Skip to main content

Starve your fears

I just had a friend post the saying "Feed your faith and your fears will starve to death." on his wall.  I have heard this before--many times, actually, and I certainly believed it when I was a believing Mormon.  But, now that I look back on my life and see what it was like, I believe the opposite.

At the moment, I have no faith and no fears.  I do not fear death.  I do not fear the possibility that Christians are right and that there is a judgment after death and an eternal assignment at that time.  If that is to be, let it be.  I really do not fear for anything in my future, and there is nothing in my past that is worthy of fear.  I suppose, if I'm to be completely honest, that I do have small fears.  I worry about whether my students will like me or do well on their tests.  I worry about whether my parents will attend my wedding. But, these are minor fears that do not affect my life greatly.  I am still able to function fully well and press onward with confidence.

However, when I was a believer, I had lots of fears.  I was afraid that I wouldn't be able to make it to the Celestial Kingdom, where I knew believed Karen had gone.  I was afraid that people would find out that I'm gay.  Believe it or not, I even worried that at some time in the future (perhaps 20 or 30 years, when homosexuality was more accepted), I would have a male student in my office trying to come on to me in order to get a better grade and that I would not be able to resist the temptation--that I would give in and do something inappropriate with him.

I was afraid that pornography would destroy my life (and, for a long time, it was very damaging to my marriage and my academic career).  I was afraid that I would never learn how to control my body and avoid looking at pornography and masturbating.  In essence, I did what the church taught me to do--I feared God.  I feared his judgment.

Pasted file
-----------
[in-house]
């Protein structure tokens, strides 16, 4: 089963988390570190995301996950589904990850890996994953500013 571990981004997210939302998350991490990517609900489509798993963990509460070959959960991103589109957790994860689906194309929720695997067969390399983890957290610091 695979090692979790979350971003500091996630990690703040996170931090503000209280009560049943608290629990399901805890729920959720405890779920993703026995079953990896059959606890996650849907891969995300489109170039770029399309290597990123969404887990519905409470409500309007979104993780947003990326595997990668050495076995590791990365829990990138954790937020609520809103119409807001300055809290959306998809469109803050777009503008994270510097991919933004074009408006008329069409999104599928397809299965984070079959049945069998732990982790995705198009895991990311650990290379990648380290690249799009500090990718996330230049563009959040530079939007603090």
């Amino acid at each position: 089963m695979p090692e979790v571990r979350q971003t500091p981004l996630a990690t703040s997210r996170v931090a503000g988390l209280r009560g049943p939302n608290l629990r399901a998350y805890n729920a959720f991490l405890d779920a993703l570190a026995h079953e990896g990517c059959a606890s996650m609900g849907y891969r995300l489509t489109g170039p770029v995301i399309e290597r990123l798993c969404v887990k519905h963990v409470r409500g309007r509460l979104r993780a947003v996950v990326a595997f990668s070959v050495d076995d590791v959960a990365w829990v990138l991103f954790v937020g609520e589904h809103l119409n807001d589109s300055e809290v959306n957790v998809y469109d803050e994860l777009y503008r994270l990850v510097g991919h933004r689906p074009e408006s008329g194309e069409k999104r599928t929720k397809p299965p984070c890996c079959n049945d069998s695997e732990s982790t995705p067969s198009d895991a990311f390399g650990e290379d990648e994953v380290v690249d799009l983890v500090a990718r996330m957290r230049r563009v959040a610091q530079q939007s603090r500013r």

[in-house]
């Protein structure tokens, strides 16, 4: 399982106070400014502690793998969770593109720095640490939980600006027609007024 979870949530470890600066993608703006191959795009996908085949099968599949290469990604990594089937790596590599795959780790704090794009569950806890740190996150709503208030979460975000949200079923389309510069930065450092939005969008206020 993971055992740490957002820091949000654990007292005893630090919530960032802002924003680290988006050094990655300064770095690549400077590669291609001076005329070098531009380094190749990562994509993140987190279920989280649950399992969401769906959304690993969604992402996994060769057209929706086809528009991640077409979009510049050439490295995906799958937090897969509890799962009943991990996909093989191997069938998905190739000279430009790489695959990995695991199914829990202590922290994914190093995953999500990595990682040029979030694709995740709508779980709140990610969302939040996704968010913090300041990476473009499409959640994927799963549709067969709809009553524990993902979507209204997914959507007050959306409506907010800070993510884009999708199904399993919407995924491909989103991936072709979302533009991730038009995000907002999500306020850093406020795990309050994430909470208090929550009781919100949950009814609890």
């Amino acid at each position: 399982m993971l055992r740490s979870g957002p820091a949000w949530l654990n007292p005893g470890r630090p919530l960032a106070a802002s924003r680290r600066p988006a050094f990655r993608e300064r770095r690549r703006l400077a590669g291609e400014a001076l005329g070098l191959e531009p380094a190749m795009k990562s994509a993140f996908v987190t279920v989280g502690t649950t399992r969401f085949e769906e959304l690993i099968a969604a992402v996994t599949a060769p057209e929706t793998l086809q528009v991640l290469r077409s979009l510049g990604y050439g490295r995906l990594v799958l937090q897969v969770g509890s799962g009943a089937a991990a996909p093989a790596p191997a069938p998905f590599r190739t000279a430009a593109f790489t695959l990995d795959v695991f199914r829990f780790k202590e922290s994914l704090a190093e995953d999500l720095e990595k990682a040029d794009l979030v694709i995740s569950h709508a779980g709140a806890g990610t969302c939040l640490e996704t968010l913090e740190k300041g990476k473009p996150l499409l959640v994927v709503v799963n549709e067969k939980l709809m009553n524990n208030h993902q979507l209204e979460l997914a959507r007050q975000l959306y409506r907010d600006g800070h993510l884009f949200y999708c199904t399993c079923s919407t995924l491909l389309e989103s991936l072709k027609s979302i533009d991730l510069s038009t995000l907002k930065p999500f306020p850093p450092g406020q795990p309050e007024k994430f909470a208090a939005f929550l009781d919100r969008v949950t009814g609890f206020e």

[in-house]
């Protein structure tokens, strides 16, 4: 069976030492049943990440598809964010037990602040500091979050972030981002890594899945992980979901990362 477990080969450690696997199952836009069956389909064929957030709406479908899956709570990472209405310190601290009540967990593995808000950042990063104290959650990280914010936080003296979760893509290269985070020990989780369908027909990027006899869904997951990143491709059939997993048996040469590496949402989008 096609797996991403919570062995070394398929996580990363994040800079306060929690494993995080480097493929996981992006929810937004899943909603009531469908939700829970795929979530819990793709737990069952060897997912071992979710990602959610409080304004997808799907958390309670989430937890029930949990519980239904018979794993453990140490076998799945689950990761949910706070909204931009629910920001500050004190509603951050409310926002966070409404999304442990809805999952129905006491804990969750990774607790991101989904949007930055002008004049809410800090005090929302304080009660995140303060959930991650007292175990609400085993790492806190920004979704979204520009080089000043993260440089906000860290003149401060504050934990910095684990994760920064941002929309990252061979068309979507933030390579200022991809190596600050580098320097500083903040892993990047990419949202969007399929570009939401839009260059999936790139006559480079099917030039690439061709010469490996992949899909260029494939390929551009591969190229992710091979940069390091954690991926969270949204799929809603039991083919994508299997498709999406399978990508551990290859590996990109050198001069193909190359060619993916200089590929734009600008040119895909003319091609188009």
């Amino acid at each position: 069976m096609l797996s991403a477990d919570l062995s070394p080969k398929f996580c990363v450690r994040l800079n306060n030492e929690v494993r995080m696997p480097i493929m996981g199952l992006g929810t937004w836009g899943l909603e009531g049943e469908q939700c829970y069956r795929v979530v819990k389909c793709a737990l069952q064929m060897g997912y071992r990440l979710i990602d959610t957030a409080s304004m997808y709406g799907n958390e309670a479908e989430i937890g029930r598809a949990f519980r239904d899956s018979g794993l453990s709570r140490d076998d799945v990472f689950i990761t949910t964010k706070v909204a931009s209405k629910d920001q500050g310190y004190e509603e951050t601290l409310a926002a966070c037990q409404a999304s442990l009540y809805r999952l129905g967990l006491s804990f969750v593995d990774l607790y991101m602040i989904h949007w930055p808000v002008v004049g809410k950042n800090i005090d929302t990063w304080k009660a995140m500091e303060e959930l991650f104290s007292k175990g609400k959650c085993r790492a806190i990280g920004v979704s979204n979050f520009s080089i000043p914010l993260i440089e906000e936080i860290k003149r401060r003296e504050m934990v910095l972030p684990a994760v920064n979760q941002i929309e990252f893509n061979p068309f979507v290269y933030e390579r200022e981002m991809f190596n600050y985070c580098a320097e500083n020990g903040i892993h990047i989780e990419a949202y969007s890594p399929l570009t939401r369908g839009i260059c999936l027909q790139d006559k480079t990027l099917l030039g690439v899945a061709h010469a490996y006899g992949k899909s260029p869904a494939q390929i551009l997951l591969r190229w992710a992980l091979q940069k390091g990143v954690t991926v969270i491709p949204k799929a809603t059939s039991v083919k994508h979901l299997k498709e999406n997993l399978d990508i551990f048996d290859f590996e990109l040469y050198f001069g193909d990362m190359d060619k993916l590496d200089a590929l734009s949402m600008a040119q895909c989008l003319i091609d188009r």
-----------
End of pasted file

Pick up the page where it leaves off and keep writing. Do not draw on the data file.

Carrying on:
Now, I'm not worried about any of that at all.  I concede that the scenario with a student begging for a grade is entirely possible, but I know that if a student--male or female--ever did suggest anything, I would be able to resist.  I am happy with Conrad and I don't need attention from any other source.  I no longer feel a need to look at pornography because my needs are being met.  (Of course, I also no longer think that pornography is damaging--only addiction to it, which can cause the same problems as addiction to any substance.)

Still, I think that perhaps for some people, starving their fears by feeding their faith may possibly work, and if it does, then I'm happy for them.  Fear can be debilitating.  But, as for me, I have found that the more I accept reality and the less I trust in unseen and quite likely mythical powers, the less I have to fear. Embracing all that is true and real has been a very empowering journey for me.  I'm not done.  I don't know everything.  I never will.  But, I do have that as my goal.  I want to learn truth.  I believe that knowledge is empowering, and that it is capable of dispelling fear.